Following our example, the second line of the Hadamard-Hadamard matrix is then assigned to the second ordered user u4, the third line of the Hadamard-Hadamard matrix is then assigned to the third ordered user u3 and the fourth line of the Hadamard-Hadamard matrix is then assigned to the fourth ordered user u2.

FIG. 5 is an algorithm for assigning one or more spreading sequences to users of a Multi-Carrier transmission network according to a third embodiment of the present invention, implemented in the device of FIG. 1.

The code of this flow chart is for example stored in the ROM 102 memory of the device 10 of FIG. 1. When this device 10 is powered up, the code is loaded into the random access memory 103 and executed by the processor 100 of the device 10.

Such algorithm is executed by the processor 100 under certain circumstances like in a Multi-Carrier network where Orthogonal Variable Spreading Factors, multiple spreading sequences are needed, but no common signals are needed.

Regularly or each time a new active user is registered on the Multi-Carrier base station or each time an active user becomes inactive or anytime one or more users have a new requirement in term of spreading sequence, the processor 100 executes the instructions associated to the algorithm described in the FIG. 5.

At step S500, the processor 100 receives from the unit for determining user's spatial information 106 the respective average direction of departure of the signals transmitted to each user.

As example, four users u 1, u2, u3 and u4 are active in the Multi-Carrier network and their respective average direction of departure of the signals transmitted to each user are seven, one hundred twelve, eighty three and sixteen degrees. Users u1 and u4 need a spreading sequence of L/2 length, user u2 need a spreading sequence of length L and user u3 needs two spreading sequences of length L.

Next step S501, the processor 100 puts in order the four actives users according to their respective average direction of departure of the signals transmitted to each user. The order is then u1, u4, u3 and u2.

At next step S502, the processor 100 obtains the minimum length of required spreading sequences by the active users u1, u2, u3 and u4 put in order at step S501.

Following our example, the minimum length is required by users u1 and u4 and is equal to L/2.

At next step S503, the processor 100 obtains the maximum length of required spreading sequences by the active users u1, u2, u3 and u4 ordered at step S501.

Following our example, the maximum length is required by users u2 and u3 and is equal to L.

At next step S504, the processor 100 puts in order the active users according to their requirement of length of spreading sequences from the smallest requirement to the largest one.

It has to be noted that the users having an identical requirement for each length are put in order according to the average direction of departure of the signals transmitted to them.

Following our example, users u1, u2, u3, u4 are then put in order as follow: u1, u4, u3 and u2.

At the following step S505, the processor 100 considers the first ordered user and obtains at step S506 its requirement in term of number U of spreading sequences and length of spreading sequences.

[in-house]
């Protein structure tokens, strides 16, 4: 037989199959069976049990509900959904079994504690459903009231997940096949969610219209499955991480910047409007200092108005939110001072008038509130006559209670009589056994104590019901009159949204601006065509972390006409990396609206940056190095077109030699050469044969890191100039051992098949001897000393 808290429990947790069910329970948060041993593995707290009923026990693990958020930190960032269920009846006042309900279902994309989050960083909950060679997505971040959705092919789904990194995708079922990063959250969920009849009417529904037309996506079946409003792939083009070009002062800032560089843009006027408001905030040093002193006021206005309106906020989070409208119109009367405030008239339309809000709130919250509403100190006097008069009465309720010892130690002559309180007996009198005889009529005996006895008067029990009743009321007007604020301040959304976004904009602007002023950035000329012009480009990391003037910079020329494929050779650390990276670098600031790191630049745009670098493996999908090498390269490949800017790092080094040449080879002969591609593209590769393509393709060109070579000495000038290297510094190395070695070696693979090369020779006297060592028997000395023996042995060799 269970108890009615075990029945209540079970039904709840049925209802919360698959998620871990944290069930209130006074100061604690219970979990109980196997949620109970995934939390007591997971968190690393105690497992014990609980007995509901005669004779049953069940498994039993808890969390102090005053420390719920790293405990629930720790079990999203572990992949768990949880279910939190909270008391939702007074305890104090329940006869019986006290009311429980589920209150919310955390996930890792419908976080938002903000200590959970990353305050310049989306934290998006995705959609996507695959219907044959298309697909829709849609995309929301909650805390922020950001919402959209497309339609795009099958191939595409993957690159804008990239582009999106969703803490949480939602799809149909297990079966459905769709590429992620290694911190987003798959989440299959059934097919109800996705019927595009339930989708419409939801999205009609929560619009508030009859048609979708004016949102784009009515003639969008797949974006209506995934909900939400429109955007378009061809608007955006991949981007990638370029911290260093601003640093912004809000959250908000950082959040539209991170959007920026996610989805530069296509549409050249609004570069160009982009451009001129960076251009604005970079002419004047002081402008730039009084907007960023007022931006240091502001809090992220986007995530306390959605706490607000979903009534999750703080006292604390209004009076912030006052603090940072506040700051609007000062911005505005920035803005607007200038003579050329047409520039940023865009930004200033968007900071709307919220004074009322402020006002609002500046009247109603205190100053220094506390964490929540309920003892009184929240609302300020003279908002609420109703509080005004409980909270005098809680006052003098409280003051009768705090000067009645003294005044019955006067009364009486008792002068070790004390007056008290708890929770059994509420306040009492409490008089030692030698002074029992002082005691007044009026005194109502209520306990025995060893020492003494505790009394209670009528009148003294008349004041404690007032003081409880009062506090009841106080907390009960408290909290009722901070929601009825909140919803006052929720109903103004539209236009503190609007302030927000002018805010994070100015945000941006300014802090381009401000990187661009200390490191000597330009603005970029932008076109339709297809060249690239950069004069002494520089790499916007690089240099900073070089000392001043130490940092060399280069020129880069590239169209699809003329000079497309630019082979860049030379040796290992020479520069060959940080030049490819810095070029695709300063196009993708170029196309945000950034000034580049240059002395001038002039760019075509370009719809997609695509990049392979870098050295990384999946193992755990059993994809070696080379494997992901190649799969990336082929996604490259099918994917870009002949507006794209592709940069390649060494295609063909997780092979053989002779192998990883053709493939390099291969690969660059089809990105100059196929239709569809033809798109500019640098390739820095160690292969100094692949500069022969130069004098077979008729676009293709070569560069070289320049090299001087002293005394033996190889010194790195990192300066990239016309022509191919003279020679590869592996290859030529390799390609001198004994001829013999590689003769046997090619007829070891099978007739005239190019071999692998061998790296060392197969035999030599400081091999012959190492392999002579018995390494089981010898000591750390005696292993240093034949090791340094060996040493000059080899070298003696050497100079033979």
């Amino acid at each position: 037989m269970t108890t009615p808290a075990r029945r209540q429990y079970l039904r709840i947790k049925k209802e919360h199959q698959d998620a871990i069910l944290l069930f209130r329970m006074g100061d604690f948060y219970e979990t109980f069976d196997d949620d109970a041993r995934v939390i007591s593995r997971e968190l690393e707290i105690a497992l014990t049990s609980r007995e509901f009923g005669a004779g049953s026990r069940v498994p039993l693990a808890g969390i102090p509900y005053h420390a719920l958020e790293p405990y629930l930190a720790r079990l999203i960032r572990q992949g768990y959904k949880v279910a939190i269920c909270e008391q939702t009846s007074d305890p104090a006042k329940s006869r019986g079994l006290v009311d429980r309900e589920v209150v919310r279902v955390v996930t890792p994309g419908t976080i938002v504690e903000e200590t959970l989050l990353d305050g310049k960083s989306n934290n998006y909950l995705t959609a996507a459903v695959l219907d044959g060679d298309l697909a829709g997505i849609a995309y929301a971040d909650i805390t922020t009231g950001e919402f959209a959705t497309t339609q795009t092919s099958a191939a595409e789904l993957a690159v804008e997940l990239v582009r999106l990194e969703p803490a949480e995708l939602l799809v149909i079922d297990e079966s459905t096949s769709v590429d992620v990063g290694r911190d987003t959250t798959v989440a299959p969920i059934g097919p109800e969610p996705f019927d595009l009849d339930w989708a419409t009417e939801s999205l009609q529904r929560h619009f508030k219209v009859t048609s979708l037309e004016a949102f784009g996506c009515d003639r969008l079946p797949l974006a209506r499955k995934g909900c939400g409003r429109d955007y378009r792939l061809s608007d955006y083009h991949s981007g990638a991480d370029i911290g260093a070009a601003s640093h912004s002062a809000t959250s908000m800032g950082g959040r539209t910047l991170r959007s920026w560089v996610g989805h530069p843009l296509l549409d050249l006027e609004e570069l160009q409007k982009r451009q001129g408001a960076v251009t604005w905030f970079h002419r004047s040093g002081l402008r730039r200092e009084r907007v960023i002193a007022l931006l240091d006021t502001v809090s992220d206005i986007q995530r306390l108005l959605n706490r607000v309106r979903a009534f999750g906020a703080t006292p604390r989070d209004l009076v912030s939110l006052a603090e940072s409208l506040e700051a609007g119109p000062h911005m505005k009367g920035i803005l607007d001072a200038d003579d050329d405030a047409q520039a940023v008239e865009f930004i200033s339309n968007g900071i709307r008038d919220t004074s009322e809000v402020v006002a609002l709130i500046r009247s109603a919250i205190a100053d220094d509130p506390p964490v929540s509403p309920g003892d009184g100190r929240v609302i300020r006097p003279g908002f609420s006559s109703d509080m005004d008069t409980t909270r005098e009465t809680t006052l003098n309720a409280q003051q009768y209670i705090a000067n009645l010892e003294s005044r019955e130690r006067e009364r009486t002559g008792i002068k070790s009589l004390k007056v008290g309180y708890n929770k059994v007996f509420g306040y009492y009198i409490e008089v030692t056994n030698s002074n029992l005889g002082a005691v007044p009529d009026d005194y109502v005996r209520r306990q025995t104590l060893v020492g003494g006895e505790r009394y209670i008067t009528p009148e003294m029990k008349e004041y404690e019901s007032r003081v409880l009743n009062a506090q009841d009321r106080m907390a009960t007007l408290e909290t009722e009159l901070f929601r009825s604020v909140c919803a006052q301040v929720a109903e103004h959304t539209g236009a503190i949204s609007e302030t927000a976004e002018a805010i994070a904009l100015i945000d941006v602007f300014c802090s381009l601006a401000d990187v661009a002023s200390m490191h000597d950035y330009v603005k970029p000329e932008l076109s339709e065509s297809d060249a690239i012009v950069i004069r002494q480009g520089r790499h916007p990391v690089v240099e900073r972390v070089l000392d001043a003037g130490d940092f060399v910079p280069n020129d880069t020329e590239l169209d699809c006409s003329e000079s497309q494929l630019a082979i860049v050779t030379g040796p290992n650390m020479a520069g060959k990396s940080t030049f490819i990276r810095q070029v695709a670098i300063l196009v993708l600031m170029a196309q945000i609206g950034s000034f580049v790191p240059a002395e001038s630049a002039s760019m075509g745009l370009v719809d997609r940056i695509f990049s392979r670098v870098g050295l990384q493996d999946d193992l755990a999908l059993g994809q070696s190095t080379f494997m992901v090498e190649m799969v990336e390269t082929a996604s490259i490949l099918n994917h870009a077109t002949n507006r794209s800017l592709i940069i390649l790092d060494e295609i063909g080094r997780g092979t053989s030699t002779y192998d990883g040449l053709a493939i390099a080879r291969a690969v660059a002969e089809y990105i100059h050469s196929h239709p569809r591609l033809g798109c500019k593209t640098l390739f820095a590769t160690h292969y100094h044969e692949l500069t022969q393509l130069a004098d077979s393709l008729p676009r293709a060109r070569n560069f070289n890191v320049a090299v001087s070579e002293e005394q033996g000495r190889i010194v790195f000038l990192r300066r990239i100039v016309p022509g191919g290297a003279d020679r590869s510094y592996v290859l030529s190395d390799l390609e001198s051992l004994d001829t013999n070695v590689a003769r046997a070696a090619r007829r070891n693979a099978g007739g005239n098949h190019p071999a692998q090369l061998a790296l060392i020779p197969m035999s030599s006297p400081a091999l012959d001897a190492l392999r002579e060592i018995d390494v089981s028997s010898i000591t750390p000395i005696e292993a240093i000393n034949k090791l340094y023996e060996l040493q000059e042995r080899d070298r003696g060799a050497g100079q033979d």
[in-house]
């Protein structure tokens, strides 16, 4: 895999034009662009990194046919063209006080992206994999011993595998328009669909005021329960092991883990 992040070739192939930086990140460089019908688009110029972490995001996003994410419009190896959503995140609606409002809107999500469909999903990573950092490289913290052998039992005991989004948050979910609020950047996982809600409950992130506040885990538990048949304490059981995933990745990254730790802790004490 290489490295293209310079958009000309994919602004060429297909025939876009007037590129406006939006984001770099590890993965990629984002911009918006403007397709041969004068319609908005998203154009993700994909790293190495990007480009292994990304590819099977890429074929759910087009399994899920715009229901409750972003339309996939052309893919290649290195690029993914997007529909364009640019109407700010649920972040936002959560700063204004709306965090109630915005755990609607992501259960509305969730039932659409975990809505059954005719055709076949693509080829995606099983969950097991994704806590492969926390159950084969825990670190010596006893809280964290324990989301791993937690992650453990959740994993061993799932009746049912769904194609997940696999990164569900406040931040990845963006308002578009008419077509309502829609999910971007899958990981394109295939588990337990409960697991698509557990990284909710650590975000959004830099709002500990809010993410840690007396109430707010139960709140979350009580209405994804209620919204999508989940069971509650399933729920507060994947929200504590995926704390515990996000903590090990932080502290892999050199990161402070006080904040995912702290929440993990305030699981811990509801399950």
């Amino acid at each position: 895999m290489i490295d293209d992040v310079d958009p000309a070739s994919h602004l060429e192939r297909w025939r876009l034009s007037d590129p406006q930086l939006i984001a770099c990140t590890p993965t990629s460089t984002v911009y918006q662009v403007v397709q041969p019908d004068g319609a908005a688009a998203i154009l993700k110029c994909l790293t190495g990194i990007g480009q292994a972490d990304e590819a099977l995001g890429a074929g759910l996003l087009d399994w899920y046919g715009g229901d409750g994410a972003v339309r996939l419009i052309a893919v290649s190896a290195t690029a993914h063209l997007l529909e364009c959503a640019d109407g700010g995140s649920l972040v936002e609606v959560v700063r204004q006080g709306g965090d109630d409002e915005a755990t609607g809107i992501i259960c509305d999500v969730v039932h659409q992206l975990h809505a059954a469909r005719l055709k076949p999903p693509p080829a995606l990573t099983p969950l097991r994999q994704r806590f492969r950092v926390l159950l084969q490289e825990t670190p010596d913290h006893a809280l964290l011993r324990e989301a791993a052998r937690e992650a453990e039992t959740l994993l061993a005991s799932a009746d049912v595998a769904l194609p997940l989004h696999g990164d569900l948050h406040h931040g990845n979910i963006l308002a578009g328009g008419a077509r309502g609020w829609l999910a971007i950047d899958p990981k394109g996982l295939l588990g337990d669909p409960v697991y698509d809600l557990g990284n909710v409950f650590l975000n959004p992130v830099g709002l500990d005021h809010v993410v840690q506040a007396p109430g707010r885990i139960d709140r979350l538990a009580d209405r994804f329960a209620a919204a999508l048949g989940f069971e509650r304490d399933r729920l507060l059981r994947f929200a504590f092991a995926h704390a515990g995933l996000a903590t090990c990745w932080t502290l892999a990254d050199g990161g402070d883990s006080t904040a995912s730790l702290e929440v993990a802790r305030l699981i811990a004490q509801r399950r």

In our example, user u1 is the first ordered user and a unique spreading sequence of L/2 is required.

The processor moves to step S507 and assigns required spreading sequence to the first ordered user.

In our example, the processor then assigns a spreading sequence of L/2 length. If L=8 the processor assigns the four first coefficients of the first line noted 700 of the Walsh-Hadamard matrix 70 of the FIG. 7 to user u1. The Walsh-Hadamard matrix 70 is stored into the ROM memory 102. This Walsh-Hadamard matrix is in our example a matrix of eight lines and eight columns. It permits the assignment of eight spreading sequences of a maximum length of eight coefficients.

It has to be noted here that the first line or column of the Walsh-Hadamard Matrix is allocated to the first ordered user.

Next, processor 100 marks as unavailable at step S508, the lines of the Walsh-Hadamard matrix 70 which start by the spreading sequence assigned for user u1.

The lines noted 700 and 701 of the Walsh-Hadamard matrix 70, starting by the same four first coefficients as ones assigned to user u1, are then marked as unavailable.

At the following step S509, the processor 100 checks whether or not if, for all active users having the same requirement of the current required length of spreading sequence, one or more spreading sequences have been assigned.

According to our example, no spreading sequences have been assigned to user u4, processor 100 moves then to step S510.

At that step, the processor 100 considers the next ordered user and obtains at step S506 its requirement in term of number U of spreading sequences and length of spreading sequences.

The processor moves to step S507 and assigns required spreading sequence to the next ordered user.

In our example, the processor then assigns a spreading sequence of L/2 to user u4. If L=8, the processor 100 assigns the four first coefficients of the second line noted 702 of the Walsh-Hadamard matrix 70 of the FIG. 7 to user u4.

It has to be noted here that the first available line or column of the Walsh-Hadamard matrix is assigned to the second ordered user.